One very popular healthy rice meal uses whole grain/wild rice and beans, to increase protein, the amino acid lysine and dietary fiber. Whereas whole grain/wild rice and beans can certainly be cooked in a rice cooker, the cooked rice often has a rather hard texture. Electric pressure cookers solve this problem nicely, making healthy rice softer and tender.
- Saving time & energy
Typically an electric pressure cooker cooks a pot of rice in about half of the time when compared with a rice cooker. Energy saving is around 25~30% range.
Electric Pressure Cooker vs. Steamer
When it comes to steaming an electric pressure cooker and a steamer work in the same way. Generally, electric pressure cookers can replace electric steamers for all steam cooking for dishes such as vegetables, fresh pasta, fish, etc.
However an electric pressure cooker works more effectively for two reasons.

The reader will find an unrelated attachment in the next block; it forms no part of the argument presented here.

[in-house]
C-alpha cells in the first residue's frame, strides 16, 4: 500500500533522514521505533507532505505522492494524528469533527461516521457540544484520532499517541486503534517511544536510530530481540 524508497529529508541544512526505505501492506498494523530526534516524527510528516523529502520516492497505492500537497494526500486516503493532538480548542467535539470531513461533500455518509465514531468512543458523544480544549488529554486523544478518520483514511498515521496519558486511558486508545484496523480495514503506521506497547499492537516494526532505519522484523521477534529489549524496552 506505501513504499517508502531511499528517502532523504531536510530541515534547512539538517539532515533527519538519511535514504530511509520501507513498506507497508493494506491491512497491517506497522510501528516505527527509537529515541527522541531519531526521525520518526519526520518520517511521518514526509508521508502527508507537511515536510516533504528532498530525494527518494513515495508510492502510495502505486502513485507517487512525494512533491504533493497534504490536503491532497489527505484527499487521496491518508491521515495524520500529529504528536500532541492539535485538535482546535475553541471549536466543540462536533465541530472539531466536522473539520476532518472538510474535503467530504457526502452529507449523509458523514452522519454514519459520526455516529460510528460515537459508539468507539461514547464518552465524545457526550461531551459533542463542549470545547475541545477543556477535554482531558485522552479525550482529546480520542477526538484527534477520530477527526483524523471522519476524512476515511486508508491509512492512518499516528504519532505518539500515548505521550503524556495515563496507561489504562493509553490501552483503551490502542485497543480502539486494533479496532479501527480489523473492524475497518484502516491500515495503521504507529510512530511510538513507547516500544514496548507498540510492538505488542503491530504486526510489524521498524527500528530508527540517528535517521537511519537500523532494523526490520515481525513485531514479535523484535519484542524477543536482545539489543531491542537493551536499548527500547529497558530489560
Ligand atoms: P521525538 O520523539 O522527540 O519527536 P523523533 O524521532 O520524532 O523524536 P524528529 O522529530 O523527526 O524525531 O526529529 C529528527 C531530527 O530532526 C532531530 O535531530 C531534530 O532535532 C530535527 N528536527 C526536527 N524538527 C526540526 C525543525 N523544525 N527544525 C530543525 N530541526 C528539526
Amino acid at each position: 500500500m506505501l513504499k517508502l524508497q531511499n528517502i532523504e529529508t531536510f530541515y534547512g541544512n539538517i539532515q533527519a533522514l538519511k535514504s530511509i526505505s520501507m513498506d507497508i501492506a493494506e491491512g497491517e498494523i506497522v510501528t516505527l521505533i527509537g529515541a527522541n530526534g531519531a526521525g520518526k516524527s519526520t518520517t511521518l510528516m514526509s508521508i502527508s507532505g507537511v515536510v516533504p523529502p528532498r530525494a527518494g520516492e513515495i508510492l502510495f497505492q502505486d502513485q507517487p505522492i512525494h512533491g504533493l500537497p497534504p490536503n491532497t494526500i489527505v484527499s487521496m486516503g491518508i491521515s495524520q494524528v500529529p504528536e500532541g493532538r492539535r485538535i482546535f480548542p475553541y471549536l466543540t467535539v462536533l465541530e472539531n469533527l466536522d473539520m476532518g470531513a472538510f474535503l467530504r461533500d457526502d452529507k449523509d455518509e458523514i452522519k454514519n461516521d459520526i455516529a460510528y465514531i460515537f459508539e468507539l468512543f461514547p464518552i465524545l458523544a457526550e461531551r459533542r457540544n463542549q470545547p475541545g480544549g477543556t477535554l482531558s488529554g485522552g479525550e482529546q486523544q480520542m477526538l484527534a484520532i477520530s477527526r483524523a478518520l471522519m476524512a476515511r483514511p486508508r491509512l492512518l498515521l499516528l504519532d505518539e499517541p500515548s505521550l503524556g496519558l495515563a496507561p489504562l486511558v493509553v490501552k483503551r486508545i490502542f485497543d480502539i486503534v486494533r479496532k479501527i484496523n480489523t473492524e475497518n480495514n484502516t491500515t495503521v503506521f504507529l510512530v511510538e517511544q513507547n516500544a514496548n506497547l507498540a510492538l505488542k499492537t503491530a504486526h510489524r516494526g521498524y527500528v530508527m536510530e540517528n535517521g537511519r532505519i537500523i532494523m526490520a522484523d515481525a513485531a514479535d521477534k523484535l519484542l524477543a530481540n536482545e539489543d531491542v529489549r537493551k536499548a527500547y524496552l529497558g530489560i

Faster and Deeper
Under high pressure, steam penetrates the food very evenly, deeply, and quickly. This is why an electric pressure cooker is faster than an ordinary steamer. Electric pressure cookers are especially good for tough or hard pieces of food, such as potatoes, yam, some fish or meat.
Clean and Green
Electric pressure cookers such as Instant Pot have a fully sealed cooking environment. No steam escapes the cooker. You only need a small amount of water (e.g. a cup of water) to steam vegetables (corn, peas, broccoli, cauliflower, etc.) fresh or frozen. And it takes just a minute or two. This makes an electric pressure cooker more energy efficient leaving your kitchen cooler and free from excessive humidity.